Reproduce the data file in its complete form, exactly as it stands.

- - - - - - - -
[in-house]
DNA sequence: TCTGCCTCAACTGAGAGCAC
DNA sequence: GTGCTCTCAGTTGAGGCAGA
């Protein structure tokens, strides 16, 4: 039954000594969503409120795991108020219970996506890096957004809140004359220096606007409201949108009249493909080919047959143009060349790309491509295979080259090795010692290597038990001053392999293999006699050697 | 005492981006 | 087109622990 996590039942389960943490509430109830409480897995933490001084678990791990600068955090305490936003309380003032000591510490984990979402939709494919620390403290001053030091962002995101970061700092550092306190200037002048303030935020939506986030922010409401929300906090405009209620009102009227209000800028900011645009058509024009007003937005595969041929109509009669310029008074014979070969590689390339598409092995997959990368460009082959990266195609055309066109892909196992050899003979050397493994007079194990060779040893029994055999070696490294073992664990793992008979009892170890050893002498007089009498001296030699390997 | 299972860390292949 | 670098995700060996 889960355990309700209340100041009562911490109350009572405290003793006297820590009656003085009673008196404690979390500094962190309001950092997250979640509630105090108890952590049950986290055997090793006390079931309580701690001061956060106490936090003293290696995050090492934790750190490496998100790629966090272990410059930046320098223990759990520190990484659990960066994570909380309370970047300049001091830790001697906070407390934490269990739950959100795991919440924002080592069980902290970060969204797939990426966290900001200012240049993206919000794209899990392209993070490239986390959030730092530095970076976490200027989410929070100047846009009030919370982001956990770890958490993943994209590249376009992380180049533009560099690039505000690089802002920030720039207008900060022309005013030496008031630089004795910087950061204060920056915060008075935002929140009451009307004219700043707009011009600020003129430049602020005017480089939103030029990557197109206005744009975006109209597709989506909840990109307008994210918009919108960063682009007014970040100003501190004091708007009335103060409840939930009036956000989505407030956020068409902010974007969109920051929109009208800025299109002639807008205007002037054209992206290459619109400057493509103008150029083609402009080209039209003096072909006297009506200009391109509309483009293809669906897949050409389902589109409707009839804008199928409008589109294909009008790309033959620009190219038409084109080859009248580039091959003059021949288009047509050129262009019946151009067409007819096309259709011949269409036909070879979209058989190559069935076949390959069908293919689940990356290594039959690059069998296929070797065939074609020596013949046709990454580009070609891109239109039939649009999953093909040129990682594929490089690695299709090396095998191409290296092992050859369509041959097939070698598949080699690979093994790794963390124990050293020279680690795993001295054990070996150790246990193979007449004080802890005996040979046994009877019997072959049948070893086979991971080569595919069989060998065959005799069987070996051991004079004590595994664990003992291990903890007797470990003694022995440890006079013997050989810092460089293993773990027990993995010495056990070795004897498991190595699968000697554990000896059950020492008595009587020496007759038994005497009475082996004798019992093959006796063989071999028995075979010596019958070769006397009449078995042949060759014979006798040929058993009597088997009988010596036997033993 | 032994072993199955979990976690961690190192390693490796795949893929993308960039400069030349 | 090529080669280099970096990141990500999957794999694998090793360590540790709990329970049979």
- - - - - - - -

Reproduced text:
[in-house]
DNA sequence: TCTGCCTCAACTGAGAGCAC
DNA sequence: GTGCTCTCAGTTGAGGCAGA
């Protein structure tokens, strides 16, 4: 039954000594969503409120795991108020219970996506890096957004809140004359220096606007409201949108009249493909080919047959143009060349790309491509295979080259090795010692290597038990001053392999293999006699050697 | 005492981006 | 087109622990 996590039942389960943490509430109830409480897995933490001084678990791990600068955090305490936003309380003032000591510490984990979402939709494919620390403290001053030091962002995101970061700092550092306190200037002048303030935020939506986030922010409401929300906090405009209620009102009227209000800028900011645009058509024009007003937005595969041929109509009669310029008074014979070969590689390339598409092995997959990368460009082959990266195609055309066109892909196992050899003979050397493994007079194990060779040893029994055999070696490294073992664990793992008979009892170890050893002498007089009498001296030699390997 | 299972860390292949 | 670098995700060996 889960355990309700209340100041009562911490109350009572405290003793006297820590009656003085009673008196404690979390500094962190309001950092997250979640509630105090108890952590049950986290055997090793006390079931309580701690001061956060106490936090003293290696995050090492934790750190490496998100790629966090272990410059930046320098223990759990520190990484659990960066994570909380309370970047300049001091830790001697906070407390934490269990739950959100795991919440924002080592069980902290970060969204797939990426966290900001200012240049993206919000794209899990392209993070490239986390959030730092530095970076976490200027989410929070100047846009009030919370982001956990770890958490993943994209590249376009992380180049533009560099690039505000690089802002920030720039207008900060022309005013030496008031630089004795910087950061204060920056915060008075935002929140009451009307004219700043707009011009600020003129430049602020005017480089939103030029990557197109206005744009975006109209597709989506909840990109307008994210918009919108960063682009007014970040100003501190004091708007009335103060409840939930009036956000989505407030956020068409902010974007969109920051929109009208800025299109002639807008205007002037054209992206290459619109400057493509103008150029083609402009080209039209003096072909006297009506200009391109509309483009293809669906897949050409389902589109409707009839804008199928409008589109294909009008790309033959620009190219038409084109080859009248580039091959003059021949288009047509050129262009019946151009067409007819096309259709011949269409036909070879979209058989190559069935076949390959069908293919689940990356290594039959690059069998296929070797065939074609020596013949046709990454580009070609891109239109039939649009999953093909040129990682594929490089690695299709090396095998191409290296092992050859369509041959097939070698598949080699690979093994790794963390124990050293020279680690795993001295054990070996150790246990193979007449004080802890005996040979046994009877019997072959049948070893086979991971080569595919069989060998065959005799069987070996051991004079004590595994664990003992291990903890007797470990003694022995440890006079013997050989810092460089293993773990027990993995010495056990070795004897498991190595699968000697554990000896059950020492008595009587020496007759038994005497009475082996004798019992093959006796063989071999028995075979010596019958070769006397009449078995042949060759014979006798040929058993009597088997009988010596036997033993 | 032994072993199955979990976690961690190192390693490796795949893929993308960039400069030349 | 090529080669280099970096990141990500999957794999694998090793360590540790709990329970049979």